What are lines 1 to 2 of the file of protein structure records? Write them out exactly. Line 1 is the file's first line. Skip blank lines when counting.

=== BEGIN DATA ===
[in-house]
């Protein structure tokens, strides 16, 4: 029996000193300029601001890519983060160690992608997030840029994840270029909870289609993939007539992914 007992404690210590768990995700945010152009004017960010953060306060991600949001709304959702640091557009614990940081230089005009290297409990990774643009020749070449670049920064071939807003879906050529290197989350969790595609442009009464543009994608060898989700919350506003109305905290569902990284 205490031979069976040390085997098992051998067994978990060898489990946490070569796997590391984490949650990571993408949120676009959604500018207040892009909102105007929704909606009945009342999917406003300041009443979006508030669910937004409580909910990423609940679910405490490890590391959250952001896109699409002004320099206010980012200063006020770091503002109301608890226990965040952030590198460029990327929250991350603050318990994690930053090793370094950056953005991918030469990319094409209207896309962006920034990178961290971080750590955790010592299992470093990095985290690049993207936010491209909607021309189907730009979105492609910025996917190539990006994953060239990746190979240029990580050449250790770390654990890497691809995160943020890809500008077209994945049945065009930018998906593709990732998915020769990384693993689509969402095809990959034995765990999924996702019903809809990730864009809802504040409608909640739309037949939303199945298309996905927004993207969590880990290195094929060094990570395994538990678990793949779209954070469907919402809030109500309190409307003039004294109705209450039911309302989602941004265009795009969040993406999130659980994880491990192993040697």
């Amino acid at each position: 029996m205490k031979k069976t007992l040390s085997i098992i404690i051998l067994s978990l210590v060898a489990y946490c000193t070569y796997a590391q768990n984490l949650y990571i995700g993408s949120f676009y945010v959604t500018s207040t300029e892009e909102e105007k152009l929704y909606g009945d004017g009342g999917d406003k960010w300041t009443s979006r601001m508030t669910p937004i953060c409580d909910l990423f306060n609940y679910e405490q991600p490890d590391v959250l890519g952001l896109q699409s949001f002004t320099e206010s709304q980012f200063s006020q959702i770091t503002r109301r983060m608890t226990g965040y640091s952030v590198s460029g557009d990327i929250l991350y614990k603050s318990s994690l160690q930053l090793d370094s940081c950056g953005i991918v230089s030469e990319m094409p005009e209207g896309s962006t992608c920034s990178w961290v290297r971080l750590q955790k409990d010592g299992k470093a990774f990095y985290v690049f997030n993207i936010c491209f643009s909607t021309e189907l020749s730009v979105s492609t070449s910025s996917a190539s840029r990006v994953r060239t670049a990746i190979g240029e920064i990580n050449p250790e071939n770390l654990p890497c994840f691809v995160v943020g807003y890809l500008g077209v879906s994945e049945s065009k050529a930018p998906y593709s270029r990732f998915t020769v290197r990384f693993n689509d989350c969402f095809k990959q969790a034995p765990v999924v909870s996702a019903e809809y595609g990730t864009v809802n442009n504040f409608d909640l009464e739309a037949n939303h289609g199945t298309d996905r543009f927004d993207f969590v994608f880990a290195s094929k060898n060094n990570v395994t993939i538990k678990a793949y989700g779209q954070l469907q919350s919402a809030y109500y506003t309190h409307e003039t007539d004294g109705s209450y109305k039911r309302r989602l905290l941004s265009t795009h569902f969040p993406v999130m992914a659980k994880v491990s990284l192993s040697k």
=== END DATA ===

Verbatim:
[in-house]
């Protein structure tokens, strides 16, 4: 029996000193300029601001890519983060160690992608997030840029994840270029909870289609993939007539992914 007992404690210590768990995700945010152009004017960010953060306060991600949001709304959702640091557009614990940081230089005009290297409990990774643009020749070449670049920064071939807003879906050529290197989350969790595609442009009464543009994608060898989700919350506003109305905290569902990284 205490031979069976040390085997098992051998067994978990060898489990946490070569796997590391984490949650990571993408949120676009959604500018207040892009909102105007929704909606009945009342999917406003300041009443979006508030669910937004409580909910990423609940679910405490490890590391959250952001896109699409002004320099206010980012200063006020770091503002109301608890226990965040952030590198460029990327929250991350603050318990994690930053090793370094950056953005991918030469990319094409209207896309962006920034990178961290971080750590955790010592299992470093990095985290690049993207936010491209909607021309189907730009979105492609910025996917190539990006994953060239990746190979240029990580050449250790770390654990890497691809995160943020890809500008077209994945049945065009930018998906593709990732998915020769990384693993689509969402095809990959034995765990999924996702019903809809990730864009809802504040409608909640739309037949939303199945298309996905927004993207969590880990290195094929060094990570395994538990678990793949779209954070469907919402809030109500309190409307003039004294109705209450039911309302989602941004265009795009969040993406999130659980994880491990192993040697």